Approach 1: Work in Full Scale Now, Scale Down Later
How it WorksAs you design your CAD model, draw every measurement in full scale, or 1:1. A three foot cube will be 3’-0” x 3’-0” x 3’-0” in your drawing. When you are ready to print in 3D, import and scale within your slicing software. Or, scale a second copy of your object before leaving your CAD program. Use the process below to figure out what values to use.
Figure out the decimal value of your scale factor. In this example we’ll use 1:18.
1/18 = .056
Scale your object by .056 to convert to 1:18 scale. If necessary, scale your object by 25.4 to switch from inches to millimeters. Your file is ready to go! A three foot cube will be 51.2mm x 51.2mm x 51.2mm in 1:18 scale.Note: As you design, remember the calculations we made last week to figure out the smallest features we can produce with a MakerBot in a given scale. Keep these measurements in mind as you design, so you don’t design unprintable details in your model.
The Pros & ConsThe Pros: Designing in full scale is straightforward, as every measurement in your CAD drawing corresponds to the actual measurements of an object. It’s easy to use your model in multiple ways, and shift between scales in your output. The Cons: It’s difficult to harness the properties of your 3D printer on complicated details if you can’t subtly manipulate your CAD model. It is also easy to create too much or unprintable detail when you are working in full scale.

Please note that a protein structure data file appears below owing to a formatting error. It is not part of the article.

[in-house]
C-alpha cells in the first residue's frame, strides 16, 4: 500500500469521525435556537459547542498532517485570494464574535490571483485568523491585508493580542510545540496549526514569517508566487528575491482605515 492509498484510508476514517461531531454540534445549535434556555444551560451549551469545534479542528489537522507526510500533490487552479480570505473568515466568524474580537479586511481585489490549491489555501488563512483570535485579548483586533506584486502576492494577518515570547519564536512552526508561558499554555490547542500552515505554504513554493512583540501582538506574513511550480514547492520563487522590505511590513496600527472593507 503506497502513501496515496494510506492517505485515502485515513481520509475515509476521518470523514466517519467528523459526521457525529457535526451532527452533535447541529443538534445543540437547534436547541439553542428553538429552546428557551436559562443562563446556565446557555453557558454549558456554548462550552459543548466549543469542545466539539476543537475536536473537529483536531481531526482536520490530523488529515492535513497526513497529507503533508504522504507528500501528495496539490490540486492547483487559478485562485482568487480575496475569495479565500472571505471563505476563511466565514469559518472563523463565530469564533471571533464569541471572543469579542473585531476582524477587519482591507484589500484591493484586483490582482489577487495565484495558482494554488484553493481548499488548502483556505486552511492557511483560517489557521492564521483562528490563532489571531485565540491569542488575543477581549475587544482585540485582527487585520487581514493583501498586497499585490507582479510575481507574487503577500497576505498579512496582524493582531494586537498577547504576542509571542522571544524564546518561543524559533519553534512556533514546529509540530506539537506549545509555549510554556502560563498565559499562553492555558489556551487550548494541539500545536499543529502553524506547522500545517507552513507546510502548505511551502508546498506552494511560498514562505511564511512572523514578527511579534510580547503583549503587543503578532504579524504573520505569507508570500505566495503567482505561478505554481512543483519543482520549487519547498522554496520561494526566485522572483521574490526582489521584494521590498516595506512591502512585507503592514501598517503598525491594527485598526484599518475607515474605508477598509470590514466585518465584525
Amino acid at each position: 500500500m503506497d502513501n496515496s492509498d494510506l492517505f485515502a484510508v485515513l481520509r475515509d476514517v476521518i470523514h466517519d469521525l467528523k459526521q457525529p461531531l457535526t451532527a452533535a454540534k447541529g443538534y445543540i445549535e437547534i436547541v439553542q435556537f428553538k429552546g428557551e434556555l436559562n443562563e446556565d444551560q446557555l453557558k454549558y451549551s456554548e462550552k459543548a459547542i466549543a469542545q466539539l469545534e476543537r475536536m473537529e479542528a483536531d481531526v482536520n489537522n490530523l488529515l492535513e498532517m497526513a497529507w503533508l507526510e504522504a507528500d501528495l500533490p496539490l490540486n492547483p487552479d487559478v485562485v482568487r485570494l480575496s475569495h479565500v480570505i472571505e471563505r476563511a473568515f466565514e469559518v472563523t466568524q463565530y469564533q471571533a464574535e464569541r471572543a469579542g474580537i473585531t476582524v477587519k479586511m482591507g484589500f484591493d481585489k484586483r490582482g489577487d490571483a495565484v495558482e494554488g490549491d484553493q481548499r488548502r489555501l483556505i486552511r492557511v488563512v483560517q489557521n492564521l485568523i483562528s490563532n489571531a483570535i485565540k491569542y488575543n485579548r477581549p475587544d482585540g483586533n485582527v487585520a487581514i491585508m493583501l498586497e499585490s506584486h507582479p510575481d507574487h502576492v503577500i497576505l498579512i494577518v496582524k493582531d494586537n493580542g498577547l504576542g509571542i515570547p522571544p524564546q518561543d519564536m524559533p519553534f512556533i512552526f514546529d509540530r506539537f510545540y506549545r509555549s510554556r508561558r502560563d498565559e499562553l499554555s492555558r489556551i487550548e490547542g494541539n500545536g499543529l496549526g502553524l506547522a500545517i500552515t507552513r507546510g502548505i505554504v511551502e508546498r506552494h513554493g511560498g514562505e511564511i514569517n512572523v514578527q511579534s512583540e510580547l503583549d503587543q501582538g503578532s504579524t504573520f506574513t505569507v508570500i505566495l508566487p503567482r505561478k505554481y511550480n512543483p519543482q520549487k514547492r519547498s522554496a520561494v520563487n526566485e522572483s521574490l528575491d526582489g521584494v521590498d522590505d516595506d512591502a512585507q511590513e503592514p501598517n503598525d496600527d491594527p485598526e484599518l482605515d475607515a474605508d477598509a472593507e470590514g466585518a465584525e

When Does it Make Sense to Work in Full Scale?1. Your CAD model will be reproduced in multiple scales If you plan to represent your object in multiple scales and mediums, create your CAD model in full scale. Use your CAD model as you typically would in your design process for 3D renderings or printed elevations. Then, reduce your model before 3D printing to an appropriate scale. 2. Your process starts with 2D elevations If you start by drawing 2D elevations or line work, and then move to 3D, draw your elevation in full scale. The elevation can be printed in 2D in whatever scale is necessary. Editing 2D line work is often simpler than editing 3D solids, so before you translate your design into 3D, scale your elevation, and switch to metric if necessary, so you can work directly in scale. You can make subtle changes to your model for better printing, to take advantage of thread widths and layer slicing heights as you extrude your shapes to 3D. 3. Your subject matter doesn’t have complex or small features Massing style models, with few small details, will print well in many scales. Take advantage of the simplicity of modeling in 1:1, and scale your model afterward to make in 3D.
Approach 2: Work Directly in Scale
How it WorksTo work directly in scale, you need to translate an object’s dimensions using the scale factor of your choice as you create your model. If your measurements are in inches and feet, you also need to convert to the metric system. Use millimeters as your drawing units. Layout important dimensions, such as overall size and important features, by referencing a conversion scale chart like the ones I have provided on Thingiverse, or use this equation:
(# inches) * (scale factor) * (metric conversion) = measurement, in scale & in mm
Let’s translate a 3’ measurement for a scale project using 1:18. 1:18 expressed in decimals is .056 and we will use a metric conversion factor of 25.4.
(36”) * (.056) * (25.4) = 51.2mmUsing this method, you would draw a 3 foot cube as 51.2mm x 51.2mm x 51.2mm in your CAD program. Your geometry has already taken a scale factor and a metric conversion into account. Continue to add more details to your project by consulting a conversion chart, or using the proportion of your model as a reference. Note: Last week, reader Miles shared an excellent resource: This awesome online calculator is suited for this exact purpose. You can choose from a variety of scales, and convert easily from imperial to metric.